Because we have an obligation to make sure everyone has access to the healthcare they need, and that you don’t die younger than everyone else in New Zealand because you are Māori.

And yet that is not the case. Here we have such an obvious example of where we must do better, and where we are not passing the test of our partnership together. Yet efforts to address this have been described by some as separatist. This statement ignores the reality that: 

-        Māori die at twice the rate as non-Māori from cardiovascular disease.

-        Māori tamariki have a mortality rate one-and-a-half times the rate found in non-Māori children.

-        Māori are more likely to be diagnosed and die from cancer.

-        And Māori die on average 7 years earlier than non-Māori.

That is the problem that we have to address. And if we are to make progress as a nation, we have to be willing to question practices that have resulted over and over in the same or even worse outcomes.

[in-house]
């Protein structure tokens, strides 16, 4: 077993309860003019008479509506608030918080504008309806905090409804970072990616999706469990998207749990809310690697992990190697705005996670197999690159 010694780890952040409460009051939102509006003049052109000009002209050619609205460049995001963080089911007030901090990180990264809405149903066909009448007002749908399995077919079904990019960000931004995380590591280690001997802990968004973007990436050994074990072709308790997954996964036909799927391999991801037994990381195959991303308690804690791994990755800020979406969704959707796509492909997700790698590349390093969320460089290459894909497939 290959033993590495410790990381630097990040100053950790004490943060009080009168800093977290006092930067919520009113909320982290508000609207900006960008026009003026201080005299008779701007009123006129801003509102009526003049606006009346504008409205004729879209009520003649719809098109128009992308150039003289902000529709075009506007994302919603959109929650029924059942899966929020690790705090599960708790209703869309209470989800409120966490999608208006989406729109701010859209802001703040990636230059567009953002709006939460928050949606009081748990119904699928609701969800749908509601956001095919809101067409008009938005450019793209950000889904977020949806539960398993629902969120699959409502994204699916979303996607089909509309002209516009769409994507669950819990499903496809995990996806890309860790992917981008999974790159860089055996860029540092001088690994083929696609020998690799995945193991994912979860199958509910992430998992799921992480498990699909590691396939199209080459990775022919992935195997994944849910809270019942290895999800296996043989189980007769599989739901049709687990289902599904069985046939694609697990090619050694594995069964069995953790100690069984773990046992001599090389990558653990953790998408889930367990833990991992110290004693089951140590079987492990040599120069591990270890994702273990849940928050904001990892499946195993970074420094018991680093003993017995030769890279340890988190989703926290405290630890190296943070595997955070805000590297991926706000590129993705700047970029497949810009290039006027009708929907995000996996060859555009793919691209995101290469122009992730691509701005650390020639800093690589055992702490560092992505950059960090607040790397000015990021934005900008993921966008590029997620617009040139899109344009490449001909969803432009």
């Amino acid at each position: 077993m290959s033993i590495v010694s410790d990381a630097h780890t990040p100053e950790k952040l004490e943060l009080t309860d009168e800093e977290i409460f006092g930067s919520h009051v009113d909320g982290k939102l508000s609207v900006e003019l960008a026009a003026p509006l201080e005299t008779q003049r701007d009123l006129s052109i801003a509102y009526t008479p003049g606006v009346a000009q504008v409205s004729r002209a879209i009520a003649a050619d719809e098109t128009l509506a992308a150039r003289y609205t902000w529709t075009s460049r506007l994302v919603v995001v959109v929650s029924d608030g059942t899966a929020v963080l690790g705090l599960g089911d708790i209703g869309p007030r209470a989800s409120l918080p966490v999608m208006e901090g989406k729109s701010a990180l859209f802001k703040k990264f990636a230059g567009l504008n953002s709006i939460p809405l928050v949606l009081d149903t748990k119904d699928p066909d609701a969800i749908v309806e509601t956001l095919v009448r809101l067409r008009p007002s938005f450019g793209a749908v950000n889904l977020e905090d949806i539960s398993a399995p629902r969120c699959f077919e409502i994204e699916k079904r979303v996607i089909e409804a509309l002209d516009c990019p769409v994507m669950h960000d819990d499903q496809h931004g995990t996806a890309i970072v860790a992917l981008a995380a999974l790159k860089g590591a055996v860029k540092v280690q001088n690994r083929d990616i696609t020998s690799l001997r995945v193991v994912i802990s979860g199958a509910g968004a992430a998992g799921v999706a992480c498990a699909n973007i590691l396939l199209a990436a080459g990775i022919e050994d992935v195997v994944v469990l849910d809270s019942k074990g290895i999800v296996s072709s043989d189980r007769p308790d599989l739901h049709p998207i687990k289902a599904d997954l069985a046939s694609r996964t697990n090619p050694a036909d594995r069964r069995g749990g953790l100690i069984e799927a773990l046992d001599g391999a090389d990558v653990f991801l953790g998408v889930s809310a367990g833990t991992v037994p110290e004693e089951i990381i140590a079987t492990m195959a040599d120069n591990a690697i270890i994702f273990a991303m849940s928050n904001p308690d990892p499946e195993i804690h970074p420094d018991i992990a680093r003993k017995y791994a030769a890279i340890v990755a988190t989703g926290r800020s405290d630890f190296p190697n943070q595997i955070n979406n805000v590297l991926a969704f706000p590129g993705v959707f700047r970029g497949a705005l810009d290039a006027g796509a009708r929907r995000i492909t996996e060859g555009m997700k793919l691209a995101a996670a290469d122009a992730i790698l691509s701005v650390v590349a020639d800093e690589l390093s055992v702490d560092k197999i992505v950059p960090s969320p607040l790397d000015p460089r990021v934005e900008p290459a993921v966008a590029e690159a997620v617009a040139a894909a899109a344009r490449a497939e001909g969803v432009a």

Whether it’s poverty, education, housing or health, solutions are required. Not labels, and not responses that say different policies for different communities is segregation.

What we all want by and large for our people is the same. The same chance to fulfil our potential. To live decent lives. To make decisions for ourselves.

How we get there will differ. That is partnership. That is building the bridge.

What drives this Government is supporting our people, protecting our people, so they are able to share their stories and live full lives with their loved ones. 

Their stories that tell us who we are as a nation. Their stories define our future.

Our journey together started from those voyagers from Hawaiki and Europe, and it has been shaped by our loved ones ever since. Today, we mark the signing of Te Tiriti o Waitangi and our ancestors who signed this document.

We mark their journey, and continue to make our own, one that defines our nation. A nation we can all be proud of.

Nō reira, tēnā koutou, tēnā koutou, tēnā koutou katoa.